The Administrative Data Research Network (ADRN) is “a UK-wide partnership between universities, government departments and agencies, national statistics authorities, the third sector, funders and researchers.” It works with researchers and government departments to provide access to administrative data on a case-by-case basis. Examples of the records they have previously provided include Child Benefit dataset, Road Accident data, Citizens Advice dataset and the General Practitioner Patient Register. In order to access data through the network, research team members are required to confirm that the data cannot be easily accessed through other routes, that there is clear scientific merit to the study, and to undergo accreditation through the ADRN.

So, if your next research study requires administrative data, it could be worth considering whether the ADRN may be able to provide it. Their website can be found at http://adrn.ac.uk/.

Celebrating BU success at the FoL – come along!

General-banner-for-digital-use-NEWWe would love to see you at our Drop-in event – feel free to attend for a session or two, or the whole day. Come along and hear about the huge range of Research taking place across the University, and support your fellow academics talking about their Research. Taking place in The Coyne Lecture Theatre in the Thomas Hardy Suite from 10am – 4pm.

Book now

Our confirmed speakers include:

10am  Heather Hartwell, discussing the VeggiEAT project

10.40am  Jamie Matthews discussing the international news coverage of the Japanese earthquake and consequent tsunami

10.55am  Helen Farasat discussing her research with parents of children with eczema

11.10 Sine McDougall – Participating in Research

11.45am  TBC

12.00pm  TBC

12.15pm  Yeganeh Morakabati will speak about her experiences of teaching in Afghanistan

12:30 Dan Weissmann

1.45pm  Neil Vaughan, discussing his research into developing an epidural simulator

2.00pm Ashley Woodfall

2.15pm Fabian Homberg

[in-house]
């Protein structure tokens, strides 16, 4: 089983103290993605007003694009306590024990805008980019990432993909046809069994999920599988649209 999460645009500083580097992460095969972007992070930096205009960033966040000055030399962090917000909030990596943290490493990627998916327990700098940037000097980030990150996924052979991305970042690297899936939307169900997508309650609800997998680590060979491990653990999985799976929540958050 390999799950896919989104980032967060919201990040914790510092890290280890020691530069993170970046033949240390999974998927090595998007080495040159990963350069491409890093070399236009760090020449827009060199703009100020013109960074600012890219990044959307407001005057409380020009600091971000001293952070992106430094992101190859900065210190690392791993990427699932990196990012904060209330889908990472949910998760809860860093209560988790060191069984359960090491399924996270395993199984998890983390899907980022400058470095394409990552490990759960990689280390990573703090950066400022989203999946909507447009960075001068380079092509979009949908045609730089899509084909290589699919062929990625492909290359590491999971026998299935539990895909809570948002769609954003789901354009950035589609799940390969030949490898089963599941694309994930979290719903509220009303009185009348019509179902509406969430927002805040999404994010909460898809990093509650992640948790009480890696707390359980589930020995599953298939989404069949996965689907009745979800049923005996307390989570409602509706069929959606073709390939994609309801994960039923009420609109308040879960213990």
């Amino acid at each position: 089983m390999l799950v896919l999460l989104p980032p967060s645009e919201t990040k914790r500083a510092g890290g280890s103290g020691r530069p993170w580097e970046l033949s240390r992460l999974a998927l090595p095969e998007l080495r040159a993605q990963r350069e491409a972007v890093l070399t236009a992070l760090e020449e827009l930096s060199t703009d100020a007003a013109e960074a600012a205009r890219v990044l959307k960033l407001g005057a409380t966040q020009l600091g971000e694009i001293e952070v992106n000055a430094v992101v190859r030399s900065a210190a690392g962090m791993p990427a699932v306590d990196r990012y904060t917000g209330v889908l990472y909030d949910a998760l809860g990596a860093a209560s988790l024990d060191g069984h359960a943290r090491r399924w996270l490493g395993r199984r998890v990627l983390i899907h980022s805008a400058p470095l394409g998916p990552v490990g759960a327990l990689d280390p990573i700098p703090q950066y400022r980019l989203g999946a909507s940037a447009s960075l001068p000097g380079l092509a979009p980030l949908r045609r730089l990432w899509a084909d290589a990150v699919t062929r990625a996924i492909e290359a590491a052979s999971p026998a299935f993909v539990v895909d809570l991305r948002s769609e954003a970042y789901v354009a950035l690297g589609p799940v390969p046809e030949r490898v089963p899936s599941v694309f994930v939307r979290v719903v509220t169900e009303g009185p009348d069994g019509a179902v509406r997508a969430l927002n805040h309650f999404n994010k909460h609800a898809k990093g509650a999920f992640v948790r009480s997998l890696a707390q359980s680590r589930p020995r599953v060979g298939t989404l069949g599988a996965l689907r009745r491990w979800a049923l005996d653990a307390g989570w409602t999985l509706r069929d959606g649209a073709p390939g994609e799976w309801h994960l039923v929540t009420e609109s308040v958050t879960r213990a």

2.30 Participating in Research

3.00pm  Carrie Hodges, Lee-Ann Fenge and Wendy Cutts speaking about their project which focuses on young people with disabilities.

3.15pm James Gavinwill talk about his project looking at whether technology can be used to increase strength and balance in older adults

More speakers to be confirmed – please check our Blog posts for updates!

Book now

Opportunity to deliver a short session at the FoL

General-banner-for-digital-use-NEW

Missed out on holding an event at the Festival of Learning? Have an idea but not sure it’s enough for an entire event? Here’s your chance. RKEO are hosting a celebration of BU research successes at the Festival of Learning and we have a number of short sessions still available. These are for 15 mins, including questions, and are an opportunity to present completed or partial research, or simply to share some ideas and receive feedback from the audience. It might be useful if your funder requires lay input to your proposal? You may even find some participants or advisory group members.

If you are interested in taking up this opportunity, on a first-come, first-served basis, please send a title and short abstract to Jennifer Roddis – jroddis@bournemouth.ac.uk – by 5pm on 6 July.

Call for evidence on interdisciplinarity in research and HE

The British Academy has issued a call for evidence for a new project on interdisciplinarity in research and HE. They will ask academics, university managers, publishers and funders about their experiences, successes and challenges. The project will consider how interdisciplinary research is carried out, demand for interdisciplinary research and research skills, how academics can forge interdisciplinary careers and whether the right structures are in place to support interdisciplinarity across the research and higher education system. If you would like to know more, or contribute your thoughts, please see http://www.britac.ac.uk/policy/research_and_he_policy.cfm?frmAlias=/interdisc/

ESRC NCRM International Visitor Exchange Scheme launched